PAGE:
But by then, the disease had become embedded in the body politic of successive governments with all the signs of a well-established syndrome in which security trumps human rights, international covenants can be disregarded, commissions of inquiry can be secretive and dismissive of rule and procedure, and vital information on crucial issues such as the transfer of Afghan detainees is deliberately withheld.

And now, we learn of Abousfian Abdelrazik, a Sudanese Canadian who was imprisoned in Khartoum, allegedly at the request of CSIS, and who has been stranded in the country for nearly five years. That the Canadian government, knowing full well the egregious human-rights record of the Sudanese regime, would leave one of its citizens marooned in the Sudan, is inexplicable.

Keep Reading...

punditman says...

As soon as the State has the right to apprehend you without charges or a fair trial, as soon as they can act in the name of "national security" without oversight or transparency, as soon as they can send you on a "rendition" flight, well, you have lost your freedom, buddy boy. And here's an elementary civics lesson: a violation to one is a violation to all. Too bad they don't teach this in Canadian schools, because we now see the result: where there should be outrage and solidarity, there is mostly silence.

Good for Mr. Axworthy for speaking up.

Iraqi official says Iran arms evidence not conclusive

Iraqi official says no conclusive evidence on some Iran arms to militias

AP News

A top Iraqi official said Sunday there was no conclusive evidence that Shiite extremists have been directly supplied with some Iranian arms as alleged by the United States.

Government spokesman Ali al-Dabbagh said Iraq does not want trouble with any country, "especially Iran."

Al-Dabbagh was commenting on talks this week in Tehran between an Iraqi delegation and Iranian authorities aimed at halting suspected Iranian aid to some Shiite militias.

Keep Reading...

punditman says...What? You mean the Bush administration is relying on half-truths, speculation and fabrication in order to justify attacking Iran, even as the Iraqis push for goods relations with Iran? Imagine my shock!


Ex-Iraq commander accuses Bush Administration of 'gross incompetence'

Filed by John Byrne

In a new memoir set to be published May 6, the former commander of US forces in Iraq provides new intimate details of the goings-on at high levels of the Bush Administration in the first year of the Iraq war.

His sharp tongued conclusion: "Hundreds of billions of taxpayer dollars were unnecessarily spent, and worse yet, too many of our most precious military resource, our American soldiers, were unnecessarily wounded, maimed, and killed as a result. In my mind, this action by the Bush administration amounts to gross incompetence and dereliction of duty."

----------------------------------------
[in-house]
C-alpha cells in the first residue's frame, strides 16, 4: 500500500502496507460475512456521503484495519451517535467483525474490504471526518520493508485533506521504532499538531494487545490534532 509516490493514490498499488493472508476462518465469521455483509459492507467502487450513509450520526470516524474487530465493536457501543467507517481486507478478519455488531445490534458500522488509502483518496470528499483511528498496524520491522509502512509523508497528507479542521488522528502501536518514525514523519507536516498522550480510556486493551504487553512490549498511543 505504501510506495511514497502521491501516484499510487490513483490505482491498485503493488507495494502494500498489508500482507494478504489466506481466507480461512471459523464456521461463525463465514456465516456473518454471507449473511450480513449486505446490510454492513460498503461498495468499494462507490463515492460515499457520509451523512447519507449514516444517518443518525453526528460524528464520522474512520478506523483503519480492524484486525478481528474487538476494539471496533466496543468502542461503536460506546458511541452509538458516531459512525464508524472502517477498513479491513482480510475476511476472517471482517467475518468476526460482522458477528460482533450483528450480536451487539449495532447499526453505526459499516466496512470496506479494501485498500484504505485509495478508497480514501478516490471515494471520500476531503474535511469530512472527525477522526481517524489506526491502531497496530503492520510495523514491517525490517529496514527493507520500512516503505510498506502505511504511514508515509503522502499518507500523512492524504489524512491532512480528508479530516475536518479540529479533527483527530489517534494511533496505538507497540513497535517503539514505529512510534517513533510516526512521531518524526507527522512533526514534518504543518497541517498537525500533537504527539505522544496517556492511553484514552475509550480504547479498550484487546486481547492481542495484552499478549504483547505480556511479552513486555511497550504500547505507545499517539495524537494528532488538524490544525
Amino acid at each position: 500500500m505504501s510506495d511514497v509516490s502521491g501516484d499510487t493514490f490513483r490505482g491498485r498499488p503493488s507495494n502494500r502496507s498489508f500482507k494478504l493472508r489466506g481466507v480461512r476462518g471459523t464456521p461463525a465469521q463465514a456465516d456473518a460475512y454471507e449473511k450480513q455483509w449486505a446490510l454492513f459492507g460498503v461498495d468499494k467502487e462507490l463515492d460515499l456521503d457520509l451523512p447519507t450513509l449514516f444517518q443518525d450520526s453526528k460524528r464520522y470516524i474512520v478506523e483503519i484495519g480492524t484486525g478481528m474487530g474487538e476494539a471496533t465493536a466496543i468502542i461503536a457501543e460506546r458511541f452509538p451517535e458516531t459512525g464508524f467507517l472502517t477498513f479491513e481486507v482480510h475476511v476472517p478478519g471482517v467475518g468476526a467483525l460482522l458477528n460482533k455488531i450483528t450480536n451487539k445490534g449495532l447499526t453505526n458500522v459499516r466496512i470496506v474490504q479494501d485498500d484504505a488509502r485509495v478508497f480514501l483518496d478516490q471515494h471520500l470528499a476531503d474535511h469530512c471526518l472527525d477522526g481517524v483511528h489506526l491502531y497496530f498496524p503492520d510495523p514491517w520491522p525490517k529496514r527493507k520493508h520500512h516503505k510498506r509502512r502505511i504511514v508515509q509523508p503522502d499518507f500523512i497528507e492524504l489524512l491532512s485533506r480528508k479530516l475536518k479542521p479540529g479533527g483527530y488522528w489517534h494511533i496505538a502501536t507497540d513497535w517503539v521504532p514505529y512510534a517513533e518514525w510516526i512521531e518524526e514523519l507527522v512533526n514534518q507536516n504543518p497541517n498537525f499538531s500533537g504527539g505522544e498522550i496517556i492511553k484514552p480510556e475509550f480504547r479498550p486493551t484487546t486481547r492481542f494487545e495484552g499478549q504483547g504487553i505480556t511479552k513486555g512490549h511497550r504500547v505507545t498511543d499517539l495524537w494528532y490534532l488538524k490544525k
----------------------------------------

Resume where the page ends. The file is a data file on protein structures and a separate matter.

An excerpt from Sanchez's book, Wiser in Battle: A Soldier's Story, published in TIME, buries the quotation on the third page of the article.

Full Article...


The Iranian Chessboard: Five Ways to Think About Iran Under the Gun

By Pepe Escobar

More than two years ago, Seymour Hersh disclosed in the New Yorker how George W. Bush was considering strategic nuclear strikes against Iran. Ever since, a campaign to demonize that country has proceeded in a relentless, Terminator-like way, applying the same techniques and semantic contortions that were so familiar in the period before the Bush administration launched its invasion of Iraq.

The campaign's greatest hits are widely known: "The ayatollahs" are building a Shi'ite nuclear bomb; Iranian weapons are killing American soldiers in Iraq; Iranian gunboats are provoking U.S. warships in the Persian Gulf - Iran, in short, is the new al-Qaeda, a terror state aimed at the heart of the United States. It's idle to expect the American mainstream media to offer any tools that might put this orchestrated blitzkrieg in context.

Here are just a few recent instances of the ongoing campaign: Secretary of Defense Robert Gates insists that Iran "is hell-bent on acquiring nuclear weapons." Adm. Michael Mullen, chairman of the Joint Chiefs of Staff, admits that the Pentagon is planning for "potential military courses of action" when it comes to Iran. In tandem with U.S. commander in Iraq Gen. David Petraeus, Mullen denounces Iran's "increasingly lethal and malign influence" in Iraq, although he claims to harbor "no expectations" of an attack on Iran "in the immediate future" and even admits he has "no smoking gun which could prove that the highest leadership [of Iran] is involved."

But keep in mind one thing the Great Saddam Take-out of 2003 proved: that a "smoking gun" is, in the end, irrelevant. And this week, the U.S. is ominously floating a second aircraft carrier battle group into the Persian Gulf.

But what of Iran itself under the blizzard of charges and threats? What to make of it? What does the world look like from Tehran? Here are five ways to think about Iran under the gun and to better decode the Iranian chessboard.

Keep reading about how to decode the Iranian Chessboard...

Georgie Bush Went to War - Political Parody Song

Nope, that's not me. But it's my kind of tune!